I’m not sure what’s going on with old people these days but there must be something in the nursing home cafeteria food that’s making them cranky. First we had Oscar Robertson belittling Steph Curry’s MVP season by criticizing the modern state of the NBA. Then we had Goose Gossage say Jose Bautista was disrespecting his race by celebrating home runs a little too flippantly. Now we’ve got Dan Shaughnessy cracking on Geno Auriemma and his once again undefeated UConn women’s basketball team.
I guess they can’t leave well enough alone.
Let’s be clear about one thing both Shaughnessy and I agree upon. UConn’s dominance is unmatched. The 2016 Golden State Warriors aren’t that dominant. Ronda Rousey wasn’t. Tiger Woods wasn’t. Heck, it wasn’t all that long ago that an Auriemma coached team bested the long-standing UCLA men’s basketball record for consecutive wins. Between 2008-10, UConn won 90 consecutive games. They are currently in the middle of another sixty-game win streak and are two wins away from a fourth consecutive national championship.
Yet, in a single Tweet, the Boston Globe’s Dan Shaughnessy, who has written for that newspaper since Larry Bird was wearing short shorts, said what they were doing was bad for the sport.
Here’s Mr. Shaughnessy’s Tweet:
“UConn Women beat Miss St. 98-38 in NCAA tourney. Hate to punish them for being great, but they are killing women’s game. Watch? No thanks”
Shaughnessy’s comments weren’t Don Imus-like but they certainly weren’t flattering for the game. Picking on a bunch of teenage girls who a) are the very best at what they do and b) are doing their best to perpetuate interest in their sport for an entire gender is in poor taste. Shaughnessy should have known better. Clearly, he didn’t.
Let’s be honest. Women’s college basketball isn’t exactly drawing flocks of viewers to their television sets but ratings are on the incline. It’s enough of a struggle for nineteen to twenty-three year old women who are doing what they love to draw fan interest without some dinosaur blowhard Tweeting about how they’re bad for the game.
Geno’s not someone you want to mess with. He’s lost about as many arguments as he has basketball games. His girls know he’s got their backs.
The gist of Auriemma’s perfectly calm retort to Shaughnessy came in two simple words. Don’t watch. Who needs 140 characters to express what one can get across so eloquently in ten? Pretty smooth reply, I must admit. After all, this isn’t Auriemma’s first publicized war of the words. His back and forth banter with former University of Tennessee head coach Pat Summit was stuff of legend. And he’s had plenty of run-ins with the media over the years although this might be the first with someone the status of Shaughnessy who has written for the Globe since they used typewriter ribbons and Wite-Out.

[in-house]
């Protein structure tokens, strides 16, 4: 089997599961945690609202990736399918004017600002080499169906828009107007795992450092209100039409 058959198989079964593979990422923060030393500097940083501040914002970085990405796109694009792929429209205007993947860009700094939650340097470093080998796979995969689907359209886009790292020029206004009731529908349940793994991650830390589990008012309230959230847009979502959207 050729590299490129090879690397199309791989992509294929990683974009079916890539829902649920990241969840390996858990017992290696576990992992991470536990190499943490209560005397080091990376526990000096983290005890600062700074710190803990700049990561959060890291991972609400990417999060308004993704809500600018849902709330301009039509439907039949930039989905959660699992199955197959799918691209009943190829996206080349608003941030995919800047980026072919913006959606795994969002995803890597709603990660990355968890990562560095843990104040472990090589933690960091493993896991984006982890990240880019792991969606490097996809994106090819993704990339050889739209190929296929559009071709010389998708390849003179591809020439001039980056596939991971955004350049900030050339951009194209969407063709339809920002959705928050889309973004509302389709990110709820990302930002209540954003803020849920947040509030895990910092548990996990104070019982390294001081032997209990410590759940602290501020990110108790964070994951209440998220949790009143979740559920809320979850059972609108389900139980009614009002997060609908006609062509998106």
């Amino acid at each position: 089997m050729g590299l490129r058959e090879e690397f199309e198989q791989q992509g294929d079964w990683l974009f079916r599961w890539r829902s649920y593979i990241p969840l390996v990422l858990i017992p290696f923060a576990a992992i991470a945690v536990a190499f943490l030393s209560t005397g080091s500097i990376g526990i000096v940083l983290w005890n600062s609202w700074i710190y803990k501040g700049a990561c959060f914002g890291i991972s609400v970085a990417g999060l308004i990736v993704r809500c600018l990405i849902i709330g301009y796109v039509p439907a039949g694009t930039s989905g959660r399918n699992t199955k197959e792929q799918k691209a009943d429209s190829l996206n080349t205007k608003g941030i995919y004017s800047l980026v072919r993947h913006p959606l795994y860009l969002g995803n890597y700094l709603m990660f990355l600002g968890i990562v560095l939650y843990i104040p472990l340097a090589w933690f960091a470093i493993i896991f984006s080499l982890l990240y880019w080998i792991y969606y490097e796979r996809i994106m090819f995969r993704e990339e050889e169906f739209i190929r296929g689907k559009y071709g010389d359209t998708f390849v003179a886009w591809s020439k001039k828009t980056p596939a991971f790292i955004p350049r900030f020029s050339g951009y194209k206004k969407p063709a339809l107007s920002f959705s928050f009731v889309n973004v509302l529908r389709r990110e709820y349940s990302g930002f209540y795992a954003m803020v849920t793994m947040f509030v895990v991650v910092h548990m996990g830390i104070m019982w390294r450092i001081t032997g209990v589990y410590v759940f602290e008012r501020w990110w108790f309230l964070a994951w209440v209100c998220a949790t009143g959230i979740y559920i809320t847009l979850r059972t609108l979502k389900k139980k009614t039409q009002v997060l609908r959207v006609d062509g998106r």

Shaughnessy has since recanted his Tweet in a follow-up article but it’s a little too late. It’s okay. Nobody outside of New England reads Shaughnessy anyway. After the slew of angry responses that ensued, I’m guessing that Bushmills on the rocks on the way home from the Globe didn’t go down as smoothly as it normally does.
A few months ago, I went to see the record-settingly, dominant Golden State Warriors play basketball in Orlando. After all, this is history in the making. A few years ago, when Auriemma’s undefeated UConn team was en route to breaking UCLA’s record for most consecutive wins, they came to Tampa to play USF. I saw them too.
Just because it’s women’s basketball and not a more mainstream sport doesn’t make it any less of an accomplishment. And if UConn’s blowing people out, that just means they’re that good. In one of numerous responses to Shaughnessy’s Tweet, NBA analyst for ESPN Doris Burke wrote “What Connecticut is doing is hard. Do they make it look easy? Yes. But this is hard. And we should appreciate sustained excellence. They’re coached hard. I wish more women were exposed to his coaching because, you know what? As a player, I want to maximize my abilities. And that’s what Geno Auriemma does.”
Geno Auriemma is not going to apologize for making his college athletes the best they can be and he’s not going to apologize for beating anyone by sixty. He shouldn’t have to. Just because his girls are mauling opponents, well, that’s their problem, not his. Shaughnessy never got that memo.
If the Warriors were doing what UConn is doing, if they seamlessly rattled off two or three more championships while barely losing a game, I can’t help but wonder whether Shaughnessy would think that would be bad for the NBA. Or maybe, just maybe, we shouldn’t care what Shaughnessy has to think at all.